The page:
• The people know to avoid contact with human excreta and to hygienically dispose of human waste.

• The people’s behaviour displays a responsible attitude towards the hygiene of their families, the community,

and the environment. By being a responsible and hygienic individual you make sure that you do not

spread diseases.

Q: Why does good sanitation matter?

A: The cholera epidemic has focused attention on the importance of good sanitation in breaking the cycle

of diseases spread by human excreta.

Poor sanitation:

• promotes the spread of health problems - including chronic diarrhoea, intestinal worms, bilharzia, hepatitis,

and scabies - that can lead to malnutrition and stunting, especially in small children.

• places extra stress on the weakened immune systems of HIV positive people, accelerating the shift to

full-blown AIDS.

• has a major impact on the quality of life of people with AIDS, and the quality of life of those around them.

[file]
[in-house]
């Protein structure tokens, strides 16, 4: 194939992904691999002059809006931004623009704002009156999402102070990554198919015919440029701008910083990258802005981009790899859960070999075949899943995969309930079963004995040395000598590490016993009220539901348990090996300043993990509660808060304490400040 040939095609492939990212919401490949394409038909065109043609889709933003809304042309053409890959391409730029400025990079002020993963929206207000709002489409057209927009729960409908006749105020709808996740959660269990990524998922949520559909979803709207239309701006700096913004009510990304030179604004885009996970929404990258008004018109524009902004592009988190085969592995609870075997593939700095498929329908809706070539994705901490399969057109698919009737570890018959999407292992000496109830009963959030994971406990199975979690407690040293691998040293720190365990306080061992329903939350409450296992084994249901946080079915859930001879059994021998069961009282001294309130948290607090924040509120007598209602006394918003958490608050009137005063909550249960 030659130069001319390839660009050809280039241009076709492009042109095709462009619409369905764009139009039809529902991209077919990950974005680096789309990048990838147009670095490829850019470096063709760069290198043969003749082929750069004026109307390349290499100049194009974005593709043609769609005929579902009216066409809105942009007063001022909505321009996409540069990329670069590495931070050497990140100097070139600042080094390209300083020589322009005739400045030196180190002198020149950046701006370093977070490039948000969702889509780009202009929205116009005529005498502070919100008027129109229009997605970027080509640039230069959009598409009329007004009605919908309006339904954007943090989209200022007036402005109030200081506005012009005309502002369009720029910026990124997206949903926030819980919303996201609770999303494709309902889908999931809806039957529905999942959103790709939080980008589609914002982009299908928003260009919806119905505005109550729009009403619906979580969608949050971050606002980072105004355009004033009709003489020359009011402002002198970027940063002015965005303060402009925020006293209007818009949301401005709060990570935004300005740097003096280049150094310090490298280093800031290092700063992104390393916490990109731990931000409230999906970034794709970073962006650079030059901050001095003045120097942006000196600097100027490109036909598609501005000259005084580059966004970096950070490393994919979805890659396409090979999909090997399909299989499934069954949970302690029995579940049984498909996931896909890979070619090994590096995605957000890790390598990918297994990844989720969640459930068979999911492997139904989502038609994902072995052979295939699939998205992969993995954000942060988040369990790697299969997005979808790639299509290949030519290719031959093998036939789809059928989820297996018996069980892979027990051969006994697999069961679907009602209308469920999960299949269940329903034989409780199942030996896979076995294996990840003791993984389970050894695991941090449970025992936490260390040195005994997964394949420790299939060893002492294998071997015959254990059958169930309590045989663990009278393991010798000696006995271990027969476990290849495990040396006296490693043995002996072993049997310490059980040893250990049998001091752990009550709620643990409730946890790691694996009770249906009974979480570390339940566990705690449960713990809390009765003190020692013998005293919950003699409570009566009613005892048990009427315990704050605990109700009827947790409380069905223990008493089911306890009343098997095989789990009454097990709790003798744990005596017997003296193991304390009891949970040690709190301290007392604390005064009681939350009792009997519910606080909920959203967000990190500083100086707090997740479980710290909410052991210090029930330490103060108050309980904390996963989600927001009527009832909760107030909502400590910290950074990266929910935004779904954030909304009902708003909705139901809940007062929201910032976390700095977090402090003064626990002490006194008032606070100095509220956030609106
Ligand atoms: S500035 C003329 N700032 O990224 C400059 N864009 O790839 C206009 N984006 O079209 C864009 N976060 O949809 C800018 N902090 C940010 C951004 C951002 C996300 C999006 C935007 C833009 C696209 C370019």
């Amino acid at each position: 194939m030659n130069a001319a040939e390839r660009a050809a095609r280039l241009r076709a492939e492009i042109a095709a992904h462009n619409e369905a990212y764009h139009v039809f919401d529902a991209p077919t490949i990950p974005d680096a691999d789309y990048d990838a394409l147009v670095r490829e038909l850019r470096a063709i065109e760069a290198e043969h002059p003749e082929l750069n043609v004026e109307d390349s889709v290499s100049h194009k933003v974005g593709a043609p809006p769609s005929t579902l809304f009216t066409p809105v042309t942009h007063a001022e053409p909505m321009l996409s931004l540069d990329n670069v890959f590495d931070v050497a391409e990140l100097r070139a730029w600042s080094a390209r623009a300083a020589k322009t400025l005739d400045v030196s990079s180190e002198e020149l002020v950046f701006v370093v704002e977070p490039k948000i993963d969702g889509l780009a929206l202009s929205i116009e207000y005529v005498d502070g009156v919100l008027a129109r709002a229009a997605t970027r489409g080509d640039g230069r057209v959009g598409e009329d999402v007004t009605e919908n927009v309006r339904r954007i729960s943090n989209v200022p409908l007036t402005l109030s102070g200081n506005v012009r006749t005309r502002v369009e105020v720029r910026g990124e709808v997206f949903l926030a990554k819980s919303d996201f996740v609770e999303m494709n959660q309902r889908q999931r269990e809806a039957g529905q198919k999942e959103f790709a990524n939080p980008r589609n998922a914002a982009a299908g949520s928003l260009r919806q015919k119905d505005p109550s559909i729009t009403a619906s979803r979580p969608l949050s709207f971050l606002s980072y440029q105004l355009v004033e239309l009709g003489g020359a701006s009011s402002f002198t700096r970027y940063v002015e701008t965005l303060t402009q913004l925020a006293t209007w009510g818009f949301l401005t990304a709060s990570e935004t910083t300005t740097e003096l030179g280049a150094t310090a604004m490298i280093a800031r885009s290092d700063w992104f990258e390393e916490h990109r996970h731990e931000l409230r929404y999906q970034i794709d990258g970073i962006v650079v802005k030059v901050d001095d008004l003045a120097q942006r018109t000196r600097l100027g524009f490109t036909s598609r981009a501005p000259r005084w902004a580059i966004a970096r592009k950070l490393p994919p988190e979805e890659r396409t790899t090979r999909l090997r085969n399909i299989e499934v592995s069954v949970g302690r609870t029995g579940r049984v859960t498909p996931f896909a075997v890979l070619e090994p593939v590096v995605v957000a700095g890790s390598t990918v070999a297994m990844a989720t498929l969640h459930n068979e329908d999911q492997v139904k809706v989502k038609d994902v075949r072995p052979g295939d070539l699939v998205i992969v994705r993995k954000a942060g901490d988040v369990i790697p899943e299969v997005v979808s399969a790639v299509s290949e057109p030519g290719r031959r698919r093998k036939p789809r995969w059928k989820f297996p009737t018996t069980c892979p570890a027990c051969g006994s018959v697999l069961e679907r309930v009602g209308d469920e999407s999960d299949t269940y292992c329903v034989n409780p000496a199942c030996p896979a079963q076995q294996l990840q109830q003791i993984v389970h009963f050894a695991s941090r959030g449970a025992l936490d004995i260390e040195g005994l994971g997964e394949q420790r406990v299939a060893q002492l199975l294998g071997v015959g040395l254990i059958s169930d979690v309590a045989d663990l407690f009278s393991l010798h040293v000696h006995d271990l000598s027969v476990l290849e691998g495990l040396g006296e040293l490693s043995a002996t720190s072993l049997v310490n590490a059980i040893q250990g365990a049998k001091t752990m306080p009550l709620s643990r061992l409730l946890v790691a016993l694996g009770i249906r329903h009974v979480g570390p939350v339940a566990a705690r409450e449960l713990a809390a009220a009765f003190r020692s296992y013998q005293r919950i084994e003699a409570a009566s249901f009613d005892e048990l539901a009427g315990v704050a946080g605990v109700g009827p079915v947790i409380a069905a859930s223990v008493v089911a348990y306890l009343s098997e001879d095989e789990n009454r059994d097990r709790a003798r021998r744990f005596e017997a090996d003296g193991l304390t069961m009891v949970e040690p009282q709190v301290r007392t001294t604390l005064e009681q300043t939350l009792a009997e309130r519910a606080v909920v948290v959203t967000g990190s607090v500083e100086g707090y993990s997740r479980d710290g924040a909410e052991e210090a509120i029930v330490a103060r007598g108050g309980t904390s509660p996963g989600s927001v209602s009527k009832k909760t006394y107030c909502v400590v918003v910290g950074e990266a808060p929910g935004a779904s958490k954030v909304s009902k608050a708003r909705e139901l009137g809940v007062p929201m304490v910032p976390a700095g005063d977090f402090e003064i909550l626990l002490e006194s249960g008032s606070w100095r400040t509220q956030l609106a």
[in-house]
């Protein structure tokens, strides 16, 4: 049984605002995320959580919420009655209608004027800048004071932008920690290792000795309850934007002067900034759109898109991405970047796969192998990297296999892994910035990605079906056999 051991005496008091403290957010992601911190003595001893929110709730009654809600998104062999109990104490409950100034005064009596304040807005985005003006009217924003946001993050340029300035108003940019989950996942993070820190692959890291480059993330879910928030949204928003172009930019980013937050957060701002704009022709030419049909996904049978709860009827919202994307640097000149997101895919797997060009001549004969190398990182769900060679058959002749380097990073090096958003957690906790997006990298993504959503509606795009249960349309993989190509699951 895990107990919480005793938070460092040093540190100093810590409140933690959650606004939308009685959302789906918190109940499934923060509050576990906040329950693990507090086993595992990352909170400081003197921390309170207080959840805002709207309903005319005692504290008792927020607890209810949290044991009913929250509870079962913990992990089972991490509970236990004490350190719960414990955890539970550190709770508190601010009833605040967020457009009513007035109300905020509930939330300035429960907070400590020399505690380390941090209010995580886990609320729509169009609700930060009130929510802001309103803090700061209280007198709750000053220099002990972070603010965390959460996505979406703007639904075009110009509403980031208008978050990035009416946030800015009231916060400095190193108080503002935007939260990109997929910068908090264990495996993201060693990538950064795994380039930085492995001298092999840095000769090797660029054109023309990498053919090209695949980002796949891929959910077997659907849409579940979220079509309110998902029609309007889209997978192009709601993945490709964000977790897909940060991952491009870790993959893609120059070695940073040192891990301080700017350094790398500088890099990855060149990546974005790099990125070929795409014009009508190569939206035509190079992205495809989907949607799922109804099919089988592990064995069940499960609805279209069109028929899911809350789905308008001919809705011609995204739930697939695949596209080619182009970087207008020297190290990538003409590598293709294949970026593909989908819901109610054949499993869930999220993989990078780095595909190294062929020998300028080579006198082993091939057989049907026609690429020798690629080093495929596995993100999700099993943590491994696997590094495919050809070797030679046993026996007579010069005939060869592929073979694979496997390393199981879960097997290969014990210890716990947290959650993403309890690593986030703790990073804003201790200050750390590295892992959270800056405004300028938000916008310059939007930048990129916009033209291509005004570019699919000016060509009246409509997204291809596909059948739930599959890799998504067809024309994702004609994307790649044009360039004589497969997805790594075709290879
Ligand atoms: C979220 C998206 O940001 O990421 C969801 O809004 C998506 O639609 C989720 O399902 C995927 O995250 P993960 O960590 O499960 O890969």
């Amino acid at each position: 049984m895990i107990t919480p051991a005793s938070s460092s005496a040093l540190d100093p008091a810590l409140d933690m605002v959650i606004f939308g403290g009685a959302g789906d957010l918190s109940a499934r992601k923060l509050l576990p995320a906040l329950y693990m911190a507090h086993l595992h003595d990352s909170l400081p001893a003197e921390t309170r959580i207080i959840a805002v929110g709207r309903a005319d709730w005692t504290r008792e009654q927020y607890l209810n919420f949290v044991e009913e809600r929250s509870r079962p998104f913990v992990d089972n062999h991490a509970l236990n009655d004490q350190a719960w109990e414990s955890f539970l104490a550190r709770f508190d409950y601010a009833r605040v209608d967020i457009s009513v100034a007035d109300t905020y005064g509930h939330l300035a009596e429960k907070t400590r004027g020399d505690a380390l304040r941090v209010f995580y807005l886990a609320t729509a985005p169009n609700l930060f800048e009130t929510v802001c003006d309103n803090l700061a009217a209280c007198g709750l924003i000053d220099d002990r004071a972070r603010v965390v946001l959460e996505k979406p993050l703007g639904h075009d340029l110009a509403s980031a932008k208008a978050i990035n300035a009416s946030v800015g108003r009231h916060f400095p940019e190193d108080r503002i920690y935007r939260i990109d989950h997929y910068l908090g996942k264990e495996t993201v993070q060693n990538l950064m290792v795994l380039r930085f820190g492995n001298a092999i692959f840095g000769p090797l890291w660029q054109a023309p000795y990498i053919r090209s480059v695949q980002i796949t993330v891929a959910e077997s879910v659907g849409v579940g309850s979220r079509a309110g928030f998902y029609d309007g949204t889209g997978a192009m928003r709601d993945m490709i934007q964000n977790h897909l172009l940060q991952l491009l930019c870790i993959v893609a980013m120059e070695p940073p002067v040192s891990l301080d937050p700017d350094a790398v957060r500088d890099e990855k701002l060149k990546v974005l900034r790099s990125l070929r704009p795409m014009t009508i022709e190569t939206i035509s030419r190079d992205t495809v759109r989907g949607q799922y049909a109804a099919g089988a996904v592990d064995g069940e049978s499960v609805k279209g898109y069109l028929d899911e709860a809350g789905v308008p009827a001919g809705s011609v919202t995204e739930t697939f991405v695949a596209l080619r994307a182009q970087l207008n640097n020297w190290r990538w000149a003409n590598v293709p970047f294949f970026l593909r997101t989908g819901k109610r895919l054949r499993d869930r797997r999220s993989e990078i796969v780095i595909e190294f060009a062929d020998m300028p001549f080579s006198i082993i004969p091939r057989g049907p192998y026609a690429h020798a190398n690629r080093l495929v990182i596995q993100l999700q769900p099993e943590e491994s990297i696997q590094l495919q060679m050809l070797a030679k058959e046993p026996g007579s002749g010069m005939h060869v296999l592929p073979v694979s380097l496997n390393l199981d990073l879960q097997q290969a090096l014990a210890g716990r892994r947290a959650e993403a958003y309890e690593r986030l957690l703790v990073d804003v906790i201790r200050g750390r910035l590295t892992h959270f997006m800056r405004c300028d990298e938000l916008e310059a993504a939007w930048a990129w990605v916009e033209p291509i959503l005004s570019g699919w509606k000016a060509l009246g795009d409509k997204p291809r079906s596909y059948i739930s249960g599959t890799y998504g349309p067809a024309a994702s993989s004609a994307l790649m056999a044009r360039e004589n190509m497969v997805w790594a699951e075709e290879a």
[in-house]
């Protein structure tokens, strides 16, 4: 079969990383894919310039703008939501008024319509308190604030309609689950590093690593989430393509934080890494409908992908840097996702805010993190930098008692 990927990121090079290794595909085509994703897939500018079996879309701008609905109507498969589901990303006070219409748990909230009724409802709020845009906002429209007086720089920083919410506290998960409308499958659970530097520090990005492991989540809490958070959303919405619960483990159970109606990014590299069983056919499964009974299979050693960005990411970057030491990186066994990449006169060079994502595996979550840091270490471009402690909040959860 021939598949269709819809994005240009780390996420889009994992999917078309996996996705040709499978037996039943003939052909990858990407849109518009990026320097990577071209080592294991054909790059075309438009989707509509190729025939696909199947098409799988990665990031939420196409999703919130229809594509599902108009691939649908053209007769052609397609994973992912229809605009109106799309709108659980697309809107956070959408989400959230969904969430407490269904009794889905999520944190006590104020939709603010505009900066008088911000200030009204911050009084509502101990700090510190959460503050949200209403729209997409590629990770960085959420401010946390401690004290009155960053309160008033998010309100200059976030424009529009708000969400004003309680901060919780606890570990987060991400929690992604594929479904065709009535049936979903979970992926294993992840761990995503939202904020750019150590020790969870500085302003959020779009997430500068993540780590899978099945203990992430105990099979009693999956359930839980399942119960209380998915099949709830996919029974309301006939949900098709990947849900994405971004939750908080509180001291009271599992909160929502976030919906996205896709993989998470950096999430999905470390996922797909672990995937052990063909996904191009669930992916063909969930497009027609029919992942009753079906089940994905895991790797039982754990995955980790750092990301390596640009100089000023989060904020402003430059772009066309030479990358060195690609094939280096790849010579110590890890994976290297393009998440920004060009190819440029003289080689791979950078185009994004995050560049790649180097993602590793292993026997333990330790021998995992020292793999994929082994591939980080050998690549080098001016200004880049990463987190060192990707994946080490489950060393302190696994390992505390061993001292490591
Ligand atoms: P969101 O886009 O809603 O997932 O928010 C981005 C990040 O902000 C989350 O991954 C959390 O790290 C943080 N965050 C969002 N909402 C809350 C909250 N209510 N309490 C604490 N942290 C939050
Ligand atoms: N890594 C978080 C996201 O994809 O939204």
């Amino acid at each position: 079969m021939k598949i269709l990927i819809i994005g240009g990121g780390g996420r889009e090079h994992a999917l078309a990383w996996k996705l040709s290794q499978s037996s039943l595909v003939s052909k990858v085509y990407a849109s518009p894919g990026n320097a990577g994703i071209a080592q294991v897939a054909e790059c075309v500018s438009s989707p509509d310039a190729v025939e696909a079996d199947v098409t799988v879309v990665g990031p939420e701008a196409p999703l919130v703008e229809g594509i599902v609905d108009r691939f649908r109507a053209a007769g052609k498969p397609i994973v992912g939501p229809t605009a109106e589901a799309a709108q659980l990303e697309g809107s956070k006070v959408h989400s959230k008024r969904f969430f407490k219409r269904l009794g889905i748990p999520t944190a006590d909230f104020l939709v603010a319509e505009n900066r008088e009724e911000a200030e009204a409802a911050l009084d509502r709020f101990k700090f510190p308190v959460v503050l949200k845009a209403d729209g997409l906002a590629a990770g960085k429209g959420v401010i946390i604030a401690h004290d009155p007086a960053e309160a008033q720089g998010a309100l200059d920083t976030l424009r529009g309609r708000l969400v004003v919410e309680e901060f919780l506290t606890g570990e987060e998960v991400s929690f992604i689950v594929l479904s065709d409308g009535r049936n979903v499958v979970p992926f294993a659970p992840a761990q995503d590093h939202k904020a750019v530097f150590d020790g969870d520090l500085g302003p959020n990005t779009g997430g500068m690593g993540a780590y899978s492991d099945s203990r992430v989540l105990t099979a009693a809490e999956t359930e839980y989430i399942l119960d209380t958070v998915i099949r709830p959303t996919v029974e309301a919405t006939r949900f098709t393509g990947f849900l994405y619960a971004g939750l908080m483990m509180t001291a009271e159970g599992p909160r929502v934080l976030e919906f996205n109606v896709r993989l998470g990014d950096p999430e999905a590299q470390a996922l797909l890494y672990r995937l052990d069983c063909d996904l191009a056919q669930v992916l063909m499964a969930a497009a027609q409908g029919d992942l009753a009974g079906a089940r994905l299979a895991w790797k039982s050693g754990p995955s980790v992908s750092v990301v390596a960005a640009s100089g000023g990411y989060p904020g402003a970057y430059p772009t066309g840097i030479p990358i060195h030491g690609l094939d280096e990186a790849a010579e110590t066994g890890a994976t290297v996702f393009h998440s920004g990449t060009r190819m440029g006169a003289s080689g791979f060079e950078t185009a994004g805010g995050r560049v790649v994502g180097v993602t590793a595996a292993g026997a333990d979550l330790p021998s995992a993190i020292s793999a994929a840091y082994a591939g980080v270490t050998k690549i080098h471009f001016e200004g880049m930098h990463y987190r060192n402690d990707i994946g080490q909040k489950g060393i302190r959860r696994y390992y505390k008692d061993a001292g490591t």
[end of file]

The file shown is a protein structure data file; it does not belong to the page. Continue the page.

Sanitation matters for a range of other reasons too:

• privacy, dignity, convenience and safety for individuals.

• pollution impacts, especially on water sources.

• poverty reduction, through reducing vulnerability to disease and allowing low-income people to make

better uses of their resources.

For all these reasons good sanitation is an essential part of community development.

Q: What is needed to achieve improved sanitation?

A: Toilets are an important part of achieving good sanitation, but without proper public understanding about

why sanitation matters, and what is necessary to achieve good sanitation, toilets are not enough to break

the cycle of disease.

Good sanitation is achieved when everyone in a community understands the health importance of safe

excreta disposal, and takes the necessary practical steps to promote good personal hygiene and public

health. This includes access to, and consistent use of, a safe and hygienic toilet.

From the Municipality’s point of view, a sanitation improvement programme starts with a strong local health

team that can identify local sanitation-related health problems and work with residents to remedy them.